Wild Things! by Betsy Bird, Julie Danielson & Peter Sieruta Book Review

Wild Things! Acts of Mischief in Children's Literature by Betsy Bird, Julie Danielson & Peter Sieruta
Publisher: Candlewick Press
Release Date: August 5, 2015

Did Laura Ingalls once cross paths with a band of mass murderers? Why didn't Maurice Sendak end up illustrating The Hobbit? Why was Charlie and the Chocolate Factory banned? This is a book for adults who love children's book and are seeking out the tidbits, the morsels, the gossip, and the anecdotes that surround the beloved genre.

When I was in grad school, Betsy Bird came and gave a talk about books and included a number of stories that she was already gathering for this book. I followed Peter Sieruta's blog religiously. Based on these two things along with my own knowledge of children's books and their history, there wasn't much that was surprising in this book. Those not familiar will find a treasure trove of information if they are patient enough to deal with the strange way in which this book is put together. There is a clear "agenda", for lack of a better word. The authors themselves have an idea of what they consider worthy children's literature and are quick to point out what they consider to be good both stylistically and morally. For example, an entire chapter praising LGBTQ literature and their authors, while poking fun at celebrity authors a few chapters later.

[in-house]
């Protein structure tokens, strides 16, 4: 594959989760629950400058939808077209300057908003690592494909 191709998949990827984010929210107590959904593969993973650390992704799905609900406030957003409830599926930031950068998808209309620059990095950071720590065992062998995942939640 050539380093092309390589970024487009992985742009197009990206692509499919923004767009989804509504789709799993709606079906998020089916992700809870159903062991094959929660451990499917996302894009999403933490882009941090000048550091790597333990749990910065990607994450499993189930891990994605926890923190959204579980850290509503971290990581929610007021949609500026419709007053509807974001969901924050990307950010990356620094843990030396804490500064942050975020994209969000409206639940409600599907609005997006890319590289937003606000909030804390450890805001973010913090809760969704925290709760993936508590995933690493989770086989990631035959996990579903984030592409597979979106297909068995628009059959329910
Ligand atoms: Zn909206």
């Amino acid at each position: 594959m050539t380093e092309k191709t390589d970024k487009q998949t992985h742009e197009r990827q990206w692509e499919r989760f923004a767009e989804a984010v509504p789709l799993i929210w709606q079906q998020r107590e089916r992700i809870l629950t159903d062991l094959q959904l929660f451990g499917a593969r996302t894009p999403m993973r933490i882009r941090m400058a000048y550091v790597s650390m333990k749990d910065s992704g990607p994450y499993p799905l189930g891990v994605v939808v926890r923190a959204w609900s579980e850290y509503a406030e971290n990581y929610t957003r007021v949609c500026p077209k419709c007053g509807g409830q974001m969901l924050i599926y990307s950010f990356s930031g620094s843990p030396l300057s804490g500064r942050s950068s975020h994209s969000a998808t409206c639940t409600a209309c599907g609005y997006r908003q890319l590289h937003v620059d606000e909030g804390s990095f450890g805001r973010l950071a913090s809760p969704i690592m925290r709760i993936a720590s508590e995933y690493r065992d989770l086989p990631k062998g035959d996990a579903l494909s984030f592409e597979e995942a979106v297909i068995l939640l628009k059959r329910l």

Missing from this book was a lot of psychology as well. The authors have a clear bias toward celebrity authors (I do too sometimes), but they don't delve any deeper than their opinions and that of other non-celebrity authors. I wanted to know the impact these stories and reading in general has on these children. Do more children read a book that has been banned? How did these books influence future generations? Are there titles in which a great deal of hoopla was raised about its moral superiority, only to never be heard from again? I imagine there are quite a few in that last category. The authors tell us about the conflict between good and bad fiction for children as perceived by critics and gatekeepers and not the children themselves, but as another reviewer put it "little exploration into the reasons why this dichotomy might exist."

To be clear, these three authors are experts in their field, well-versed in the way of children's literature and their histories. However, this book fails to do what it claims it will do, which is to reveal secret and sometimes naughty stories behind our beloved kids books. Instead, we are treated to three people's opinions in a book that keeps losing its focus. There's some good meat here, but there is also a lot of air, which made the book not very filling for me.